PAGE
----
0
$\begingroup$

As the title suggests, assume a grammar which has to recognize function declarations, function calls, and expressions, at any order. Does that mean it has to be cyclic, and therefore ambiguous?

I mean, it would have to look something like:

  • S -> function_declaration | function_call | expr
  • function_declaration -> ... | S
  • function_call -> ... | S
  • expr -> ... | S

Maybe not all of them would have to point back to S, that depends on the specifics. Is there any way to solve this?

$\endgroup$
11
  • 1
    $\begingroup$ Define "cyclic" please? I don't see why "cyclic" implies ambiguous. I don't think Lisp is ambiguous. $\endgroup$ Commented Dec 3, 2014 at 12:18
  • $\begingroup$ Assume A -> B | a and B -> A | b. There are two derivations for a. One is A => a, one is A => B => A => a. So it's ambiguous. $\endgroup$
    – Xpl0
    Commented Dec 3, 2014 at 12:21
  • $\begingroup$ ... which (by simple substitution) is equivalent to A -> A | b | a, which is not ambiguous. Okay. Why did I assume that? (And what does that assumption have to do with giving a concrete definition of "cyclic"?) $\endgroup$ Commented Dec 3, 2014 at 12:28
  • $\begingroup$ But what you just wrote is in fact ambiguous. $\endgroup$
    – Xpl0
    Commented Dec 3, 2014 at 12:30
  • 1
    $\begingroup$ Not at all. $S \to aS \mid \varepsilon$ is "cyclic" but clearly an unambiguous grammar (for $a^*$). The two concepts are simply unrelated (which is quite apparent from the definition of ambiguity), $\endgroup$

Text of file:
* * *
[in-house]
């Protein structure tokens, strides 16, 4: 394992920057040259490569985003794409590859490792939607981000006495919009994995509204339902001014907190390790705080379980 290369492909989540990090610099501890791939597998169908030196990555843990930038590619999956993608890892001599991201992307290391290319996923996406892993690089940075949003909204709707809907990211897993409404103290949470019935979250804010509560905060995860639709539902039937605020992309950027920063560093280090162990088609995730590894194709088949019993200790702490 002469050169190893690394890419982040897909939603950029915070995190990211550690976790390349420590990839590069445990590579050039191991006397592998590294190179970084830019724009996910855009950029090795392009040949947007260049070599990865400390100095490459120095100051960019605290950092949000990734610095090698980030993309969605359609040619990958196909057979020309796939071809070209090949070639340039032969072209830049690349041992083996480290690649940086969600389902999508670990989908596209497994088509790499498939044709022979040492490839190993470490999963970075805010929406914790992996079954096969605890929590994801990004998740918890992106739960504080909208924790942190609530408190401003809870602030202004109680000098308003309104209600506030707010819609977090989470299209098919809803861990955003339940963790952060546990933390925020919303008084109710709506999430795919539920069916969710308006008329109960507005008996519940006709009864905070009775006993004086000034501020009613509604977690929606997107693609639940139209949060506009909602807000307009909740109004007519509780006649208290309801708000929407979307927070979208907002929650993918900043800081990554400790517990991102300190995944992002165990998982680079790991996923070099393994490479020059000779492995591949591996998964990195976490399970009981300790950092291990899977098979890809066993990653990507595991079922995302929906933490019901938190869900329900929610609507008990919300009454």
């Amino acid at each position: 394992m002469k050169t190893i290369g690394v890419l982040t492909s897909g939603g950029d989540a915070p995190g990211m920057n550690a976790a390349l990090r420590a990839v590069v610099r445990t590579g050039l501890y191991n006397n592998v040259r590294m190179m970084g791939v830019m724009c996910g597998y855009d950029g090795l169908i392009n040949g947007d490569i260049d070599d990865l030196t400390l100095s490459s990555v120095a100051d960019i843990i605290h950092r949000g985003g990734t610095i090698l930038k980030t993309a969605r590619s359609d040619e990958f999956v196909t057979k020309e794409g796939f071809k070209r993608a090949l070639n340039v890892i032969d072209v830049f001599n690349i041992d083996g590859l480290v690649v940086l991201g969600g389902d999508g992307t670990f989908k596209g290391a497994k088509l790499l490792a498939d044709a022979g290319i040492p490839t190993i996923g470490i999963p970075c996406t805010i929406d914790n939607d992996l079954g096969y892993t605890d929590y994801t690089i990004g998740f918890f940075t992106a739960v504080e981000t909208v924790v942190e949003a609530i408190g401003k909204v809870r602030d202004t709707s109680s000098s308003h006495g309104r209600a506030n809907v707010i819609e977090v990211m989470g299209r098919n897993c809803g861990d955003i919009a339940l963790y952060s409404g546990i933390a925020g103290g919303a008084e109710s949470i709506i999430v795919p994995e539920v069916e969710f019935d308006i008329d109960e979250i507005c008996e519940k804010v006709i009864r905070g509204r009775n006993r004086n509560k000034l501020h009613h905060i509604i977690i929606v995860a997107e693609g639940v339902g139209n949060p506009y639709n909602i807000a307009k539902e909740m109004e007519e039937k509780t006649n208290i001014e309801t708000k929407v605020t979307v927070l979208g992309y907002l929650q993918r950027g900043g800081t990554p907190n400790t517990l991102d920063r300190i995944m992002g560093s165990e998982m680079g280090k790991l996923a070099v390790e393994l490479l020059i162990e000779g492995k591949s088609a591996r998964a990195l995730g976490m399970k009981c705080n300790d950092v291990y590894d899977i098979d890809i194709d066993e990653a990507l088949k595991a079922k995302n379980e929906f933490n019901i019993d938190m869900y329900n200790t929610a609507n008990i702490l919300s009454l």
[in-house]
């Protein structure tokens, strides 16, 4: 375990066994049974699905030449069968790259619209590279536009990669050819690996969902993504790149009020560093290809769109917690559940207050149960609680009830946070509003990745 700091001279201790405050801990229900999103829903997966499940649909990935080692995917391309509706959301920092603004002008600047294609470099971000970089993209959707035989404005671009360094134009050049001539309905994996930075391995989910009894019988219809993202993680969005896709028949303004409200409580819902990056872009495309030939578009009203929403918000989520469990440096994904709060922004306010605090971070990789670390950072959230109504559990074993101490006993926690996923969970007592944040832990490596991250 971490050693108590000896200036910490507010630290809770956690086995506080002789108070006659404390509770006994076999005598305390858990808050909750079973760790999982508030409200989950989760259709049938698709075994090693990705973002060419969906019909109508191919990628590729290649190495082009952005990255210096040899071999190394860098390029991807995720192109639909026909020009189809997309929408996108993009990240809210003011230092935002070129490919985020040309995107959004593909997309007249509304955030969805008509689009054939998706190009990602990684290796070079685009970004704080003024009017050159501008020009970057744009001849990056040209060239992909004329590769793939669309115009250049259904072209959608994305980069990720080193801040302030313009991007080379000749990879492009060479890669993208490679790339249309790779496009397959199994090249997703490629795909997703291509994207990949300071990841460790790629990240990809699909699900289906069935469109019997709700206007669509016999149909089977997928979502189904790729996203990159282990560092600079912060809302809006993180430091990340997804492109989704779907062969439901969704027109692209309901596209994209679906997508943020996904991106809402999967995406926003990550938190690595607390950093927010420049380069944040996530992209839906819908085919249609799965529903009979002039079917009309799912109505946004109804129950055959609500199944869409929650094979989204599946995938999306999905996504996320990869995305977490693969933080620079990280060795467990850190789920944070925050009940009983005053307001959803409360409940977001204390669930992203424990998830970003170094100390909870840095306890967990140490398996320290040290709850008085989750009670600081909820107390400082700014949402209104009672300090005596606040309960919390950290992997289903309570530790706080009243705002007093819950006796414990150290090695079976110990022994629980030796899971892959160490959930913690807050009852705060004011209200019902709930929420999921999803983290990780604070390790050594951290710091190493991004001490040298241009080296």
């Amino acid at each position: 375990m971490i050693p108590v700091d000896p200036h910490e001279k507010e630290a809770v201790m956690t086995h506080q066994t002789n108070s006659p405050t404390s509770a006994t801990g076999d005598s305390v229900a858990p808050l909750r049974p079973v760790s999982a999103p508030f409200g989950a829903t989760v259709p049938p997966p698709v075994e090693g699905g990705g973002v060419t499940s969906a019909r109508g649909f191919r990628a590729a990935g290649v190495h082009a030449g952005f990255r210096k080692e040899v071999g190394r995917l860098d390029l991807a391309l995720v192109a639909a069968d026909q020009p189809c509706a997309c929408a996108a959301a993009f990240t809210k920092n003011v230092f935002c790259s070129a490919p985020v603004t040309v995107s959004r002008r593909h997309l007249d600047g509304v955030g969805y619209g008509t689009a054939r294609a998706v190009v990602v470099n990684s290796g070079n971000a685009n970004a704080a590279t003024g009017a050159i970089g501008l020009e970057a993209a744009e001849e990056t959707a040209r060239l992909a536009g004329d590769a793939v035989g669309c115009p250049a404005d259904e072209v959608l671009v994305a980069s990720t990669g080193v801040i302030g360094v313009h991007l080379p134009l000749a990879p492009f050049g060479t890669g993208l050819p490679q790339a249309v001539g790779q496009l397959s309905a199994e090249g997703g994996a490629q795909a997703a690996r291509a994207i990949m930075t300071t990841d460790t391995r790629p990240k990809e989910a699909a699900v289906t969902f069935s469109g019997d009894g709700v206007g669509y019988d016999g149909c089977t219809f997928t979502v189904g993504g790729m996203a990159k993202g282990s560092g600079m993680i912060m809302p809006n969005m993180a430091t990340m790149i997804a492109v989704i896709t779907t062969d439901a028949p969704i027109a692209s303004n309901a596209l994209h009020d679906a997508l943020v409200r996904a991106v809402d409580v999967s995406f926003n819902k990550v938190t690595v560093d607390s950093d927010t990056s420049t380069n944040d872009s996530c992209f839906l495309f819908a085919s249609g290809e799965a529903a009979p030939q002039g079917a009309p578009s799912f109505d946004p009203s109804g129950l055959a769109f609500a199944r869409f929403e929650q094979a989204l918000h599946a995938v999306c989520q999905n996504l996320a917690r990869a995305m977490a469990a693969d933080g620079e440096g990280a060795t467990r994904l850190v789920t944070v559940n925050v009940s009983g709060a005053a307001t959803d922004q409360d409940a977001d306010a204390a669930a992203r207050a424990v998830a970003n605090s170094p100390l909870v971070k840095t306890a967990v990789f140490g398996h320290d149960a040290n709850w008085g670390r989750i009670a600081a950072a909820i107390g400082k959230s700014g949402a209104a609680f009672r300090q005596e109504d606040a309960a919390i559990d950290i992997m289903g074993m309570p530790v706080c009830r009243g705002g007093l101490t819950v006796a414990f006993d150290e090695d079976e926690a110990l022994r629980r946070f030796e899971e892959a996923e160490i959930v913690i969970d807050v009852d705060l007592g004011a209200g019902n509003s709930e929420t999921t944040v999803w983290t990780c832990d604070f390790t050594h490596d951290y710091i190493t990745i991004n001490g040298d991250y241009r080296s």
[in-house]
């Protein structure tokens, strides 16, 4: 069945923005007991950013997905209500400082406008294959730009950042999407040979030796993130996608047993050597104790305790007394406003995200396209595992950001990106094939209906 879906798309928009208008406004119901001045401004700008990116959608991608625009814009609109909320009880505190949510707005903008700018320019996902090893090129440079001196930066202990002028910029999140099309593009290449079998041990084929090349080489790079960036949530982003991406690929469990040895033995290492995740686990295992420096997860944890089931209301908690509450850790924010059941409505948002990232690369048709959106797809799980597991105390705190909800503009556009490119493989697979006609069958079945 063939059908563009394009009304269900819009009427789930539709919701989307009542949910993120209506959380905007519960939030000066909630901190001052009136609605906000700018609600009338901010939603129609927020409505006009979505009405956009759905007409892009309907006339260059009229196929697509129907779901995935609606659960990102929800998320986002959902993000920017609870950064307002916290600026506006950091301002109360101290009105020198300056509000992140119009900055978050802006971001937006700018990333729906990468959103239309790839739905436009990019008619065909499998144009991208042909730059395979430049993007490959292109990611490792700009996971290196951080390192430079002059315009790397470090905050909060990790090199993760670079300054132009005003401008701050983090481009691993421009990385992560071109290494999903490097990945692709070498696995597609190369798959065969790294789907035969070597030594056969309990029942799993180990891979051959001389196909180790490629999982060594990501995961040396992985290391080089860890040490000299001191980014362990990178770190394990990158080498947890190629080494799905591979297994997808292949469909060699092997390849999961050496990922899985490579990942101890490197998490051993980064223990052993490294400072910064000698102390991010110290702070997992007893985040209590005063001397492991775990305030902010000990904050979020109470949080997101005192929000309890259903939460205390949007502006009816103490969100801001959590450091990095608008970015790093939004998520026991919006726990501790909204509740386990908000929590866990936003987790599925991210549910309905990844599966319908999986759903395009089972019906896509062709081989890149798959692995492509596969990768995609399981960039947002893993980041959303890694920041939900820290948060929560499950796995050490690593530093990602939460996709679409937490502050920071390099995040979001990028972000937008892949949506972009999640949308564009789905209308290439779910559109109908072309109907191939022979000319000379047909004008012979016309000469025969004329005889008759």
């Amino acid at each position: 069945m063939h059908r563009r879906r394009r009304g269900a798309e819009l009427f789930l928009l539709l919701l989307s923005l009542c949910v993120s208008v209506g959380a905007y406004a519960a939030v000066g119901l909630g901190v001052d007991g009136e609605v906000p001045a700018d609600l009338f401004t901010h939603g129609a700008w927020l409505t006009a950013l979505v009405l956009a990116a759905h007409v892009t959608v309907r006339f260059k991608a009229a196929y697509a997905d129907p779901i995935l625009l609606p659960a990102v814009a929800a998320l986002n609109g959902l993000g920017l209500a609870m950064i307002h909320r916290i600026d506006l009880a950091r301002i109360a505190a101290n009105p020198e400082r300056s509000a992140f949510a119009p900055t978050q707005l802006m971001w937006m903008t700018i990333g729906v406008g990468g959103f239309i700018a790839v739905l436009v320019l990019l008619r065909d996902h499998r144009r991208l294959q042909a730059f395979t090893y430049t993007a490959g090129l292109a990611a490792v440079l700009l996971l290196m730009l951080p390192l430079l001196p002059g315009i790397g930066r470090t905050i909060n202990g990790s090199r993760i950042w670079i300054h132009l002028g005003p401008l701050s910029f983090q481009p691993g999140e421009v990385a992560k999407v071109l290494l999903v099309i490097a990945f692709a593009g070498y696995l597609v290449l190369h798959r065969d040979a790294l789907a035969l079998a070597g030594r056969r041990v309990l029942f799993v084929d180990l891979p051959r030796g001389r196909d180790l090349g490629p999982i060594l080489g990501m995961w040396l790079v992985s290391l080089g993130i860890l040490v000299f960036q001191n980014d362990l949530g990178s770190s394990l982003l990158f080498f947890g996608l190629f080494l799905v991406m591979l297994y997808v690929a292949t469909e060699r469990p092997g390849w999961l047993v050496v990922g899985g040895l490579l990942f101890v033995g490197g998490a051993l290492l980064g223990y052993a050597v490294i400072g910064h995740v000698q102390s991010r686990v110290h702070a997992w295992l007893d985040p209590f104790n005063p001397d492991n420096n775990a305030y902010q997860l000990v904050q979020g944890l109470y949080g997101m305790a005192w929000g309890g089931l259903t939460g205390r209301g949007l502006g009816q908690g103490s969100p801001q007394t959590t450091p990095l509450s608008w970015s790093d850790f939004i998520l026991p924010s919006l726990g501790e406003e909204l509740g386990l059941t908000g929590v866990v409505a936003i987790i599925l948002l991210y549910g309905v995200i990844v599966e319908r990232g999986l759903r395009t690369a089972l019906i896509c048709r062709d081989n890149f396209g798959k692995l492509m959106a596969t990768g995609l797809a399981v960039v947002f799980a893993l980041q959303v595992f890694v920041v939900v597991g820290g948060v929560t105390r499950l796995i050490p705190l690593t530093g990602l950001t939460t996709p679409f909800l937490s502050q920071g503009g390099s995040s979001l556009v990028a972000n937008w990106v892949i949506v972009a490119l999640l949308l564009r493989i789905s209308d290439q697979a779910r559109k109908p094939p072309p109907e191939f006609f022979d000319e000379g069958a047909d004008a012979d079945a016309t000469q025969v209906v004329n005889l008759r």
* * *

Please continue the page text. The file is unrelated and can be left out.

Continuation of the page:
– Raphael
    Commented Dec 3, 2014 at 12:41

1 Answer 1

3
$\begingroup$

There is just no need for rules (or non-terminals) that are cyclic, which I understand means that, for some non-terminal $X$, you have $X\stackrel*\Rightarrow X$.

What you often need is recursive rules and non-terminals, such that $X\stackrel*\Rightarrow uXv$, where $u$ and $v$ are strings of symbols. Without them, the language is finite.

For example, in the case of expressions you may have:

  • $Expr \to Term + Expr \mid Term$

  • $Term \to Factor * Term \mid Factor$

  • $Factor \to Ident \mid Literal \mid ( Expr )$

This said, you are right that cyclicity, as you define it, does make the grammar ambiguous iff the cyclic symbol can also derive on a terminal string.

$\endgroup$
1
  • $\begingroup$ I see... I think recursion is the way to go in my problem! Thank you once more! $\endgroup$
    – Xpl0
    Commented Dec 3, 2014 at 12:48

Your Answer

By clicking “Post Your Answer”, you agree to our terms of service and acknowledge you have read our privacy policy.

Not the answer you're looking for? Browse other questions tagged or ask your own question.